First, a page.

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Thread: Argentina

  1. #31
    Join Date
    Sep 2005
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    Cordoba-Argentina
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    Default Re: Argentina

    True in parth, but the soya has brought an period of unequalled growth in the period 2003-2007 for the producers, the people working for the producers and for the construction business, today you can see new cars ( some of them very pricey) a new houses/apartaments everywhere.
    After all soyabean and sunflowers export was the thing wich rescued Argentina from a very bad economical crissis of 2001-02.

    If they refused to leave, armed groups would steal their cattle, burn their crops and threaten them with violence. Once traditional communities like these are dislodged, the situation becomes irreversible. To counteract this phenomenon, a peasant organisation called the Santiago del Estero Farmers' Movement (MOCASE – Movimiento Campesino de Santiago del Estero) has been formed to defend the rights of local people. So far, they have had some successes. Nevertheless, the lure of profits from RR soya is the latest and most serious threat to their livelihoods.
    Well, this part ( armed violence) is kind of invention, we are not Brazil in wich the estancia owners imposess its own at shotgun point ( remember incidents like the Chico mendes case), I dont remember any of this in the past years. I do now however that there were several trials in wich people has been legally expelled from their ( supposedly their) land by bigger fatter landowers.

    Today the Goverment keeps 34,5 % of the dollars of the export of Soyabean. ( a big, BIG amount of money) teorically to deter the expansion of the cultive...at the same time the Govt in this way had made himself very dependant of it .
    I think the big problem with soyabean is the exhaustion of the land, after the harvest only thing you can see is a dusty path of land.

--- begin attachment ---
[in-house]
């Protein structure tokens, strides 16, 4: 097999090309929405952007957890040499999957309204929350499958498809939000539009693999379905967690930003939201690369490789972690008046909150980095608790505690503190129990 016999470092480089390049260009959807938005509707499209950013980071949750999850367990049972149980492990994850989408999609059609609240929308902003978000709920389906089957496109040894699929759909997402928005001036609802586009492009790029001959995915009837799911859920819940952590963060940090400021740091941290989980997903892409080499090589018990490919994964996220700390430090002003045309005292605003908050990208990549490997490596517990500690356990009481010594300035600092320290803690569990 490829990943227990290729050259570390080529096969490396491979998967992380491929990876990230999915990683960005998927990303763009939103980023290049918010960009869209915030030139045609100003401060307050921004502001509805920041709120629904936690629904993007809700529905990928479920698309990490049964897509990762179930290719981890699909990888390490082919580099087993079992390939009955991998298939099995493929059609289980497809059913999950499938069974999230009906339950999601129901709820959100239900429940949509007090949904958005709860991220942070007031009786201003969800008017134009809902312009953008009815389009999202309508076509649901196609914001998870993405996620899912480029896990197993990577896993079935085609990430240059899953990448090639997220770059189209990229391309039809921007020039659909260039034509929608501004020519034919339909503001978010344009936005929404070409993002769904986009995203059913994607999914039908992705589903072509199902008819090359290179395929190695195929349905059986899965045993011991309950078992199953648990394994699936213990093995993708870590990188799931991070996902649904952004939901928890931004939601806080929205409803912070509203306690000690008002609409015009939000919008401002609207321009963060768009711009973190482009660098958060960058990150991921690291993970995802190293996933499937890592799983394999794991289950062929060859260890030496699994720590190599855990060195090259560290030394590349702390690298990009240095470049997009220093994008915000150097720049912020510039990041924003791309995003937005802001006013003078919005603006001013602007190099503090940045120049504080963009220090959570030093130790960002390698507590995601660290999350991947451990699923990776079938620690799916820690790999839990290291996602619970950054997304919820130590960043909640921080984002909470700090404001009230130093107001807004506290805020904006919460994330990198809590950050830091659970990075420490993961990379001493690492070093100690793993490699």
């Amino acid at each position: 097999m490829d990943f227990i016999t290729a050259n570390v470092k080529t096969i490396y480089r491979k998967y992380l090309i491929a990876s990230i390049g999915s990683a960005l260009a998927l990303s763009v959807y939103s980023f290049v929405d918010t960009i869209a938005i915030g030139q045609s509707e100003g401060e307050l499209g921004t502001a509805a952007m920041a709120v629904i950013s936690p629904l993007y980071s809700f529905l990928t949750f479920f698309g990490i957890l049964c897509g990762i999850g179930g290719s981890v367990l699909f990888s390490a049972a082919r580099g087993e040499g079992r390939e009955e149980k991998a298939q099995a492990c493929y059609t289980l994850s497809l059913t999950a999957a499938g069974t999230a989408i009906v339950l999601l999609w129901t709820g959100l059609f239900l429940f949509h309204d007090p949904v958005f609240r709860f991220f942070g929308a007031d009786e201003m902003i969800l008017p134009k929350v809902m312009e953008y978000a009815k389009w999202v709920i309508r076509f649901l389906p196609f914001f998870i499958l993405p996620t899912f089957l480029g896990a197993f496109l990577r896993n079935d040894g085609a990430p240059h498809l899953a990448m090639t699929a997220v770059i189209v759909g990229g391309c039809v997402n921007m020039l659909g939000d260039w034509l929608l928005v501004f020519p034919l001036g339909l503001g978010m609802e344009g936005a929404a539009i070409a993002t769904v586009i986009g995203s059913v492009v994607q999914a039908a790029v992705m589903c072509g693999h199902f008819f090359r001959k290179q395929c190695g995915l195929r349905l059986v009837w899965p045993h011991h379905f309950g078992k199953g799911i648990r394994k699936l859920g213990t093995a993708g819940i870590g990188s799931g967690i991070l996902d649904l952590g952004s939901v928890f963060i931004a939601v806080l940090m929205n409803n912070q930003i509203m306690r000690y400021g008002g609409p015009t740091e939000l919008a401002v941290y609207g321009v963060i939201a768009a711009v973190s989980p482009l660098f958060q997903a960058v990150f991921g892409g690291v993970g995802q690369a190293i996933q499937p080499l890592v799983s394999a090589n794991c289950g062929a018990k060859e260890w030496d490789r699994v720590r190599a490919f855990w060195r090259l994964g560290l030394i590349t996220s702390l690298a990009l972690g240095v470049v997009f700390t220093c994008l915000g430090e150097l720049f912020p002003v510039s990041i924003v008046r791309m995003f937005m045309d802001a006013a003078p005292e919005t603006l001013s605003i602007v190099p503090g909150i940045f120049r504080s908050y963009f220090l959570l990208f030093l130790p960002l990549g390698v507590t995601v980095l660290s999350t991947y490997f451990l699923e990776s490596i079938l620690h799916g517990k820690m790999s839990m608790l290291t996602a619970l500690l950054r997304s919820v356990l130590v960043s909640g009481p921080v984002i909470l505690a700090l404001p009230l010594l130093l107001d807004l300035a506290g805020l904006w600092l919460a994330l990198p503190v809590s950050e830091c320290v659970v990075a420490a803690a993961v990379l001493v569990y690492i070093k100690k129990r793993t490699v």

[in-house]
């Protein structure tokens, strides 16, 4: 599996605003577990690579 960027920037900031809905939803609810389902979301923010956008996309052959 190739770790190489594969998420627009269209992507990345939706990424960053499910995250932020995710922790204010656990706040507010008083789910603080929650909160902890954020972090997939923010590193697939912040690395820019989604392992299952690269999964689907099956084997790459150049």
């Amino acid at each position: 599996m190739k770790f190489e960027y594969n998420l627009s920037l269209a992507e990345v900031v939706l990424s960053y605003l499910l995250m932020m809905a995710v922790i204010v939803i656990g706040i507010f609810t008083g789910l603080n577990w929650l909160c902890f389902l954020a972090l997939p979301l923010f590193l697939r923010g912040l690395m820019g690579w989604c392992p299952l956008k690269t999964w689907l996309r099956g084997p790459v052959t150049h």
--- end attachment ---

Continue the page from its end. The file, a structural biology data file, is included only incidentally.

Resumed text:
Probably the most balance solution would be a law regulating a proper rotation of the cultives, combining soya with wheat, sunflower, linseed, etc.

    Milk is now being imported from Uruguay at a higher price.
    Milk as far I now (reading the labels in my fridge) is still coming from our sacred land. However the low ( at list low from the producers point of view) prices thing is always a trouble.
    Last edited by Panzerknacker; 11-22-2009 at 10:40 PM.

  2. #32
    Join Date
    Jan 2007
    Location
    Surrey
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    Default Re: Argentina

    From my point of view, the main problem with soya, is that it is being cultivated to produce bio-fuels. The mad thing about this is that, in the main, and probably not the case in Argentina, they soya producing companies are reducing the rain-forests in order to make way for cultivation. How can that be ecologically sound?

    Generally speaking, I think it a sad situation when people are displaced from their traditional ways of life to make way for, so-called, progress. Usually because someone wants to make a fast buck rather than there being any real benefits to the population as a whole.

    Having read other reports regarding the cattle industry in Argentina, a very large country, the industry apears to be thriving in other areas, so, perhaps the picture for the country as a whole isn't quite so glum.


    "Although God cannot alter the past, Historians can"


    Samuel Butler


  3. #33
    Join Date
    Sep 2005
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    Cordoba-Argentina
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    Default Re: Argentina

    Could be in a small pecentage, I know of first hand ( one of my uncles work for the AFA, federation of argentines farmers) and he told me most of teh soyabean go to asiatic countries for making animal food. other part go to make lecitine, an aditive for candies and other sweets.

    Generally speaking, I think it a sad situation when people are displaced from their traditional ways of life to make way for, so-called, progress. Usually because someone wants to make a fast buck rather than there being any real benefits to the population as a whole.
    Agreed, soya reason of being is fast buck. In spite of being one of the less complicated cultives is still the best priced.

    Having read other reports regarding the cattle industry in Argentina, a very large country, the industry apears to be thriving in other areas, so, perhaps the picture for the country as a whole isn't quite so glum.
    definately is not, however I should tell you a little secret...in spite of the popular images of infinite grass field along our country there are plenty of desertic plains too, completely unsuitable for other thing that goat of lamb. Fortunately the desert can cooperate to make another fine product, wine.


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